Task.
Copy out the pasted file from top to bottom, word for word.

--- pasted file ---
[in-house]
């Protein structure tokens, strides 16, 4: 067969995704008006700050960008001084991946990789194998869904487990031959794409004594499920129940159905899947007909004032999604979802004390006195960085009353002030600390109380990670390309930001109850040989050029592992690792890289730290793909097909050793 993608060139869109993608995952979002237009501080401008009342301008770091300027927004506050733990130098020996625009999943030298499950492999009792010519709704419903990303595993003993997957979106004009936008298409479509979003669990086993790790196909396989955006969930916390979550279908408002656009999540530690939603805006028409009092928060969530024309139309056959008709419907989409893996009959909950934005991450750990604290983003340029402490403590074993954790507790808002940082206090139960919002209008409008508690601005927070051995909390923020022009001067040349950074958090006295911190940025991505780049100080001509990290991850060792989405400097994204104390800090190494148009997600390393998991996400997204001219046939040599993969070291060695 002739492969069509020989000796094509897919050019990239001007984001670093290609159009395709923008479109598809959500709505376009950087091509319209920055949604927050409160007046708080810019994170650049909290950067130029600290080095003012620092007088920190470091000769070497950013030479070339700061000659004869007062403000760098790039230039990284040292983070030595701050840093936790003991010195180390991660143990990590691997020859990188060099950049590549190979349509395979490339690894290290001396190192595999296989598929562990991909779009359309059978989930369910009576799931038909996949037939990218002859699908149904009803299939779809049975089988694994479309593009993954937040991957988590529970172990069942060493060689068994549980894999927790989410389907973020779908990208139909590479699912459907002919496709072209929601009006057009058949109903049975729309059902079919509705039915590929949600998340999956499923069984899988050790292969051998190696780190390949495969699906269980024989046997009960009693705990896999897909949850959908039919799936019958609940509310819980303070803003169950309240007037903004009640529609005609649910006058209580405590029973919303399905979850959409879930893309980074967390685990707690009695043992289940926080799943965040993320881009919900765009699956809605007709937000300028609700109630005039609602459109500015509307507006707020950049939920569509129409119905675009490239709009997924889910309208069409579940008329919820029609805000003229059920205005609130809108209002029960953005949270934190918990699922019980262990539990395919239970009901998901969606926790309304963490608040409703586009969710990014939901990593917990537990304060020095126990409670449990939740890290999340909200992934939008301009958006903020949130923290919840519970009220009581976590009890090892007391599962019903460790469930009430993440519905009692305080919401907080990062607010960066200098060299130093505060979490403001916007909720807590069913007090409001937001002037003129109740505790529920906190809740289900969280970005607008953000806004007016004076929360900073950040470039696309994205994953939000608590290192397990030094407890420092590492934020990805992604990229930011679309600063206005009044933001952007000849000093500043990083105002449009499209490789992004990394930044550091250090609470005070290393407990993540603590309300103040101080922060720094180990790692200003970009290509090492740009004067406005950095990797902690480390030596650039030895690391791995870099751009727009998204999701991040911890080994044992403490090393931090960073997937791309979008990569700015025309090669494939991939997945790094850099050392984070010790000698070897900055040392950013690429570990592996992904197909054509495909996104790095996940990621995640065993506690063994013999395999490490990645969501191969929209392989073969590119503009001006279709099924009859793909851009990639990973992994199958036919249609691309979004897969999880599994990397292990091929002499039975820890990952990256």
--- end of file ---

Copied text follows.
[in-house]
């Protein structure tokens, strides 16, 4: 067969995704008006700050960008001084991946990789194998869904487990031959794409004594499920129940159905899947007909004032999604979802004390006195960085009353002030600390109380990670390309930001109850040989050029592992690792890289730290793909097909050793 993608060139869109993608995952979002237009501080401008009342301008770091300027927004506050733990130098020996625009999943030298499950492999009792010519709704419903990303595993003993997957979106004009936008298409479509979003669990086993790790196909396989955006969930916390979550279908408002656009999540530690939603805006028409009092928060969530024309139309056959008709419907989409893996009959909950934005991450750990604290983003340029402490403590074993954790507790808002940082206090139960919002209008409008508690601005927070051995909390923020022009001067040349950074958090006295911190940025991505780049100080001509990290991850060792989405400097994204104390800090190494148009997600390393998991996400997204001219046939040599993969070291060695 002739492969069509020989000796094509897919050019990239001007984001670093290609159009395709923008479109598809959500709505376009950087091509319209920055949604927050409160007046708080810019994170650049909290950067130029600290080095003012620092007088920190470091000769070497950013030479070339700061000659004869007062403000760098790039230039990284040292983070030595701050840093936790003991010195180390991660143990990590691997020859990188060099950049590549190979349509395979490339690894290290001396190192595999296989598929562990991909779009359309059978989930369910009576799931038909996949037939990218002859699908149904009803299939779809049975089988694994479309593009993954937040991957988590529970172990069942060493060689068994549980894999927790989410389907973020779908990208139909590479699912459907002919496709072209929601009006057009058949109903049975729309059902079919509705039915590929949600998340999956499923069984899988050790292969051998190696780190390949495969699906269980024989046997009960009693705990896999897909949850959908039919799936019958609940509310819980303070803003169950309240007037903004009640529609005609649910006058209580405590029973919303399905979850959409879930893309980074967390685990707690009695043992289940926080799943965040993320881009919900765009699956809605007709937000300028609700109630005039609602459109500015509307507006707020950049939920569509129409119905675009490239709009997924889910309208069409579940008329919820029609805000003229059920205005609130809108209002029960953005949270934190918990699922019980262990539990395919239970009901998901969606926790309304963490608040409703586009969710990014939901990593917990537990304060020095126990409670449990939740890290999340909200992934939008301009958006903020949130923290919840519970009220009581976590009890090892007391599962019903460790469930009430993440519905009692305080919401907080990062607010960066200098060299130093505060979490403001916007909720807590069913007090409001937001002037003129109740505790529920906190809740289900969280970005607008953000806004007016004076929360900073950040470039696309994205994953939000608590290192397990030094407890420092590492934020990805992604990229930011679309600063206005009044933001952007000849000093500043990083105002449009499209490789992004990394930044550091250090609470005070290393407990993540603590309300103040101080922060720094180990790692200003970009290509090492740009004067406005950095990797902690480390030596650039030895690391791995870099751009727009998204999701991040911890080994044992403490090393931090960073997937791309979008990569700015025309090669494939991939997945790094850099050392984070010790000698070897900055040392950013690429570990592996992904197909054509495909996104790095996940990621995640065993506690063994013999395999490490990645969501191969929209392989073969590119503009001006279709099924009859793909851009990639990973992994199958036919249609691309979004897969999880599994990397292990091929002499039975820890990952990256």